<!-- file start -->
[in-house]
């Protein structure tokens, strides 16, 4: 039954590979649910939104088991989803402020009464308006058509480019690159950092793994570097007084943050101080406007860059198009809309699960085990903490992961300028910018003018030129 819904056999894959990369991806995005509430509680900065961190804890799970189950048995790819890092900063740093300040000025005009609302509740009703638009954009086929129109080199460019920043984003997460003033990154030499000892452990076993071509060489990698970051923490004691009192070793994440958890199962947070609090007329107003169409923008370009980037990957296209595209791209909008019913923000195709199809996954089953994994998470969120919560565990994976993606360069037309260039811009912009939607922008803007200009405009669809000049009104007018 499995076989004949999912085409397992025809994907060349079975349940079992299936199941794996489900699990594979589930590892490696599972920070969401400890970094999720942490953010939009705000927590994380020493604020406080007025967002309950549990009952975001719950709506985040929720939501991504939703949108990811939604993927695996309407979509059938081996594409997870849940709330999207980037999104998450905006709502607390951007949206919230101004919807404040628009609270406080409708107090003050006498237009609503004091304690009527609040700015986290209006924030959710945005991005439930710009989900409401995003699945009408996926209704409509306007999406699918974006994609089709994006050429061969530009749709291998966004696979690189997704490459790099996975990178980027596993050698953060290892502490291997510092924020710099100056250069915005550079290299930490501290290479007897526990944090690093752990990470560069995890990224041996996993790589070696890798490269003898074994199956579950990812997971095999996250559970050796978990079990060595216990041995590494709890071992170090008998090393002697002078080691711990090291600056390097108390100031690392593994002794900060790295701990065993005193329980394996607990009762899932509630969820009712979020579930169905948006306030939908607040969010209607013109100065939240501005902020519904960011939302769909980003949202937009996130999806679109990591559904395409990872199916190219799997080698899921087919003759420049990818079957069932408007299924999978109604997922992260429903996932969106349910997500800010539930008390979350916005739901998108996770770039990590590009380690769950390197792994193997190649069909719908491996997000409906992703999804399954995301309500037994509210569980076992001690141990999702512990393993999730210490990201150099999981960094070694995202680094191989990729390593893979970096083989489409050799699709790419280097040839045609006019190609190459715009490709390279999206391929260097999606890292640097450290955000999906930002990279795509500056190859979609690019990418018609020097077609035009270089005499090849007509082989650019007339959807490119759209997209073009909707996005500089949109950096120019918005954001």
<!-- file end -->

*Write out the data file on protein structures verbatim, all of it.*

[in-house]
């Protein structure tokens, strides 16, 4: 039954590979649910939104088991989803402020009464308006058509480019690159950092793994570097007084943050101080406007860059198009809309699960085990903490992961300028910018003018030129 819904056999894959990369991806995005509430509680900065961190804890799970189950048995790819890092900063740093300040000025005009609302509740009703638009954009086929129109080199460019920043984003997460003033990154030499000892452990076993071509060489990698970051923490004691009192070793994440958890199962947070609090007329107003169409923008370009980037990957296209595209791209909008019913923000195709199809996954089953994994998470969120919560565990994976993606360069037309260039811009912009939607922008803007200009405009669809000049009104007018 499995076989004949999912085409397992025809994907060349079975349940079992299936199941794996489900699990594979589930590892490696599972920070969401400890970094999720942490953010939009705000927590994380020493604020406080007025967002309950549990009952975001719950709506985040929720939501991504939703949108990811939604993927695996309407979509059938081996594409997870849940709330999207980037999104998450905006709502607390951007949206919230101004919807404040628009609270406080409708107090003050006498237009609503004091304690009527609040700015986290209006924030959710945005991005439930710009989900409401995003699945009408996926209704409509306007999406699918974006994609089709994006050429061969530009749709291998966004696979690189997704490459790099996975990178980027596993050698953060290892502490291997510092924020710099100056250069915005550079290299930490501290290479007897526990944090690093752990990470560069995890990224041996996993790589070696890798490269003898074994199956579950990812997971095999996250559970050796978990079990060595216990041995590494709890071992170090008998090393002697002078080691711990090291600056390097108390100031690392593994002794900060790295701990065993005193329980394996607990009762899932509630969820009712979020579930169905948006306030939908607040969010209607013109100065939240501005902020519904960011939302769909980003949202937009996130999806679109990591559904395409990872199916190219799997080698899921087919003759420049990818079957069932408007299924999978109604997922992260429903996932969106349910997500800010539930008390979350916005739901998108996770770039990590590009380690769950390197792994193997190649069909719908491996997000409906992703999804399954995301309500037994509210569980076992001690141990999702512990393993999730210490990201150099999981960094070694995202680094191989990729390593893979970096083989489409050799699709790419280097040839045609006019190609190459715009490709390279999206391929260097999606890292640097450290955000999906930002990279795509500056190859979609690019990418018609020097077609035009270089005499090849007509082989650019007339959807490119759209997209073009909707996005500089949109950096120019918005954001």